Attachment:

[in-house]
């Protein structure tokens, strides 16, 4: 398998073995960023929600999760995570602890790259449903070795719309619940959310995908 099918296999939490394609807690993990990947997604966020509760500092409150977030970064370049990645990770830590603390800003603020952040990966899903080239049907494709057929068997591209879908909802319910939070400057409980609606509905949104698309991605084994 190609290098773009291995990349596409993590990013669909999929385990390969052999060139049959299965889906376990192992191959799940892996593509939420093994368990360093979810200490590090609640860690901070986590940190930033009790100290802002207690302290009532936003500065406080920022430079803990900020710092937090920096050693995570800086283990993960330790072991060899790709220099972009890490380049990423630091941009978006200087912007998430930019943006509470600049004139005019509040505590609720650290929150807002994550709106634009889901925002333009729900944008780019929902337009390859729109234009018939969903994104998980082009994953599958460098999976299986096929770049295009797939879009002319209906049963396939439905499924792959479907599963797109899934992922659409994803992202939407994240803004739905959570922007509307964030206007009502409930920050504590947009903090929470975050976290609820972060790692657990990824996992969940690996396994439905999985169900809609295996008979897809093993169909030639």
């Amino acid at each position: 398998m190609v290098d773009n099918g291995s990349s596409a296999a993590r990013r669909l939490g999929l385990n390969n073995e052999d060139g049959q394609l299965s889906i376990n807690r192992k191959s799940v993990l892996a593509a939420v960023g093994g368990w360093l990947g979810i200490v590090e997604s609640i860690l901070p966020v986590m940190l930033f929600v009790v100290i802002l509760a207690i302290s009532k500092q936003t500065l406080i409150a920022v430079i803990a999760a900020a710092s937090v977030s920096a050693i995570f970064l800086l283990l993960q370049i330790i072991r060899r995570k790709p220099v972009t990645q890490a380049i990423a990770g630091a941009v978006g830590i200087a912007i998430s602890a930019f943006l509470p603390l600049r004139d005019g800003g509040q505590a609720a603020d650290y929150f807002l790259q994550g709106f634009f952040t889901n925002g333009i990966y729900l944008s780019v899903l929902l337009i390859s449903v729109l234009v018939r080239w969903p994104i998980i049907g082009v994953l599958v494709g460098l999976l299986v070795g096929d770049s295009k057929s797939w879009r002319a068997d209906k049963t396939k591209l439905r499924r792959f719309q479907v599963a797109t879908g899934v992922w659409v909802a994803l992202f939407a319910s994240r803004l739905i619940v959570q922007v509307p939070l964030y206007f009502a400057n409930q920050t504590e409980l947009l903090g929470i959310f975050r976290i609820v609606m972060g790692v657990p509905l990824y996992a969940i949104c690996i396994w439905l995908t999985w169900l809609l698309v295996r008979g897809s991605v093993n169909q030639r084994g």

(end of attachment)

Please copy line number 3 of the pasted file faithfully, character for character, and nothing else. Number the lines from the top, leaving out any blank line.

């Amino acid at each position: 398998m190609v290098d773009n099918g291995s990349s596409a296999a993590r990013r669909l939490g999929l385990n390969n073995e052999d060139g049959q394609l299965s889906i376990n807690r192992k191959s799940v993990l892996a593509a939420v960023g093994g368990w360093l990947g979810i200490v590090e997604s609640i860690l901070p966020v986590m940190l930033f929600v009790v100290i802002l509760a207690i302290s009532k500092q936003t500065l406080i409150a920022v430079i803990a999760a900020a710092s937090v977030s920096a050693i995570f970064l800086l283990l993960q370049i330790i072991r060899r995570k790709p220099v972009t990645q890490a380049i990423a990770g630091a941009v978006g830590i200087a912007i998430s602890a930019f943006l509470p603390l600049r004139d005019g800003g509040q505590a609720a603020d650290y929150f807002l790259q994550g709106f634009f952040t889901n925002g333009i990966y729900l944008s780019v899903l929902l337009i390859s449903v729109l234009v018939r080239w969903p994104i998980i049907g082009v994953l599958v494709g460098l999976l299986v070795g096929d770049s295009k057929s797939w879009r002319a068997d209906k049963t396939k591209l439905r499924r792959f719309q479907v599963a797109t879908g899934v992922w659409v909802a994803l992202f939407a319910s994240r803004l739905i619940v959570q922007v509307p939070l964030y206007f009502a400057n409930q920050t504590e409980l947009l903090g929470i959310f975050r976290i609820v609606m972060g790692v657990p509905l990824y996992a969940i949104c690996i396994w439905l995908t999985w169900l809609l698309v295996r008979g897809s991605v093993n169909q030639r084994g």